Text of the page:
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The Muslim Presidents of the Indian Republic

Sabrangindia Staff 21 Jun 2017
2002, the Gujarat genocidal carnage happened when India’s President was RK Narayan, a Dalit, a man who was bitterly shaken by the happenings in the western Indian state. He had expressed his anguish to then prime minister Atal Behari Vajpayee and had even expressed his desire to visit the state and the relief camps with the hapless victim survivors. He however did not visit Gujarat, and, in 2002, the NDA I reeling from national and world criticism over the seven month long anti minority violence in Gujarat in 2002, pulled out their surprise nomination for the post of India’s President. India’s Missile Man, APJ Abul Kalam, a man with a humble background and a darling of aspirational youth was the name that compelled the opposition, Congress to back the move. The left fielded Lakshmi Sehgal as its nominee.

aBDUL KALAM

APJ Abdul Kalam he 11th president of India.There have been 13 presidents of India since the introduction of the post in 1950. Pratibha Patil was the 12th and first woman president of the republic.

Though for the Sangh Parivar, Abdul Kalam has been portrayed and promoted with specific zeal—given their obsession with a militarised mind-set—APJ Abul Kalam’s contribution should be seen in the context of at least two other Muslim presidents of India have left their reflections — Dr Zakir Husain (1897-1969) and Fakhruddin Ali Ahmed (1905-1977). [Justice Mohammed Hidayatullah, who was acting president when Dr Zakir Husain died in office in 1969.]

The trajectories are a stark contrast, while Dr Zakir Hussain will be remembered for his lasting contribution to education and the lasting message of peace and communal harmony, post-partition, Fakhruddin Ali Ahmed’s tenure is ignominiously linked to Indira Gandhi’s declaration of internal emergency and attendant repression of civil liberties and press freedom.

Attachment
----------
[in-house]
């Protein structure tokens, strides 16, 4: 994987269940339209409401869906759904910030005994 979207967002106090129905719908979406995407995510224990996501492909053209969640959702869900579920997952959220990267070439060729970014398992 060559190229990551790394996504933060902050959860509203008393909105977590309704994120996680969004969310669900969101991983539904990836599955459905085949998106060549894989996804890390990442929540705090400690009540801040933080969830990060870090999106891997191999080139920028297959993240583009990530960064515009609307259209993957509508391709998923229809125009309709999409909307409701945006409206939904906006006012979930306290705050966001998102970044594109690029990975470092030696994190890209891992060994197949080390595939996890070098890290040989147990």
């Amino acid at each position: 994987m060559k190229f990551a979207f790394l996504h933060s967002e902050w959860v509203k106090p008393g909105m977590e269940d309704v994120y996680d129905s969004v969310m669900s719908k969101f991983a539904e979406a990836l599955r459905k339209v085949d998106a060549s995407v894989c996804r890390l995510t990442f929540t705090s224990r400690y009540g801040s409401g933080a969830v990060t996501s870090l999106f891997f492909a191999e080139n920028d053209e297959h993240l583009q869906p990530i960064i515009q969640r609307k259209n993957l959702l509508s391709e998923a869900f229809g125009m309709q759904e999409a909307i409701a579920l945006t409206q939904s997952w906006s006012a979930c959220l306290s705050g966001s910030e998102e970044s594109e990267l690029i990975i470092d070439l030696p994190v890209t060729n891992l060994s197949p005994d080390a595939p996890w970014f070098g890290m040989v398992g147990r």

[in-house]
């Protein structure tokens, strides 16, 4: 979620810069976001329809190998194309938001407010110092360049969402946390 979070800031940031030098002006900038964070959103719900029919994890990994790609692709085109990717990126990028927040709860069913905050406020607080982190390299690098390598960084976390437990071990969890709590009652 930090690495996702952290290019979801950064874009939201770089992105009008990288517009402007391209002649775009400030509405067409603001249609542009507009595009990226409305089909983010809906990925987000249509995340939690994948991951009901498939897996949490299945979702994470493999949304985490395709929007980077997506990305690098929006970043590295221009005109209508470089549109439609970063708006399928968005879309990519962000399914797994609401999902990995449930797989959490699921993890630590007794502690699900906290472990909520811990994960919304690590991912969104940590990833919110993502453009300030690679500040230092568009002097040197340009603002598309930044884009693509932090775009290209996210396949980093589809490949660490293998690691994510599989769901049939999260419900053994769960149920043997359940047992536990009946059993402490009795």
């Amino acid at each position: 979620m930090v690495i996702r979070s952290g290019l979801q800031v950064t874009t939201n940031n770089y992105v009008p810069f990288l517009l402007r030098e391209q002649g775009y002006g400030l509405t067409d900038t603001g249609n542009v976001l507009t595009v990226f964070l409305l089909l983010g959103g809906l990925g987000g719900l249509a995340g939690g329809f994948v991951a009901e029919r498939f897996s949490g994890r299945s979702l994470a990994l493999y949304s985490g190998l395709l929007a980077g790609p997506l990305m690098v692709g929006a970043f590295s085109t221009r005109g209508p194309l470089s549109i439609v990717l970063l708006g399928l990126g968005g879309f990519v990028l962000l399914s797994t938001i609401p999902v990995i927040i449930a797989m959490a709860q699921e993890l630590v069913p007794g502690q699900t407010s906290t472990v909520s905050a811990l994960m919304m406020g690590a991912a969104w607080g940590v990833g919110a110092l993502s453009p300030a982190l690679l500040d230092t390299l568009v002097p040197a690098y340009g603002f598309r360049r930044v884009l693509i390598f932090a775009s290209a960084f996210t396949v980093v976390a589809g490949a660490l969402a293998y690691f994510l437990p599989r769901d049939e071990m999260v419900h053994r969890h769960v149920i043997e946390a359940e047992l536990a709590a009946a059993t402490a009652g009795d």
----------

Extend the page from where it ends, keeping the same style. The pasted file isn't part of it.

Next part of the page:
Of those Indian Presidents who also happened to be Muslim, arguably Dr Zakir Husain’s contributions, especially in the field of education stand out. In 1920, when he was just 23, he became one of the founders — along with Maulana Muhammad Ali and Hakim Ajmal Khan — of what later developed as a great centre of learning  in India i.e. Jamia Millia Islamia (National Islamic University). [It was at behest of Gandhi and other senior leaders from the Congress that Zakir Husain left the MAO College and established in Aligarh a new college that was later shifted to Delhi with Maulana Muhammad Ali as its first vice-chancellor and Hakim Ajmal as the first chancellor. Husain completed his PhD in economics in Germany at the age of 29 and in 1926 came back to become Jamia’s vice chancellor, a position he occupied for more than two decades.]

It was Zakir Hussain’s contribution in the area of basic and primary education that made it’s most lasting mark. He presided over a National Committee on Basic Education established by Gandhi at the advice of Maulana Abul Kalam Azad who was to later become the first education minister of India. After independence, Aligarh Muslim University faced tremendous problems, because most Muslim teachers who were supporters of Pakistan migrated, and the university was seen as a stronghold of the Muslim League, opposed to the INC. Some elements in Congress even saw Aligarh University as a hotbed of pro-Pakistan sentiments and a threat to secular India.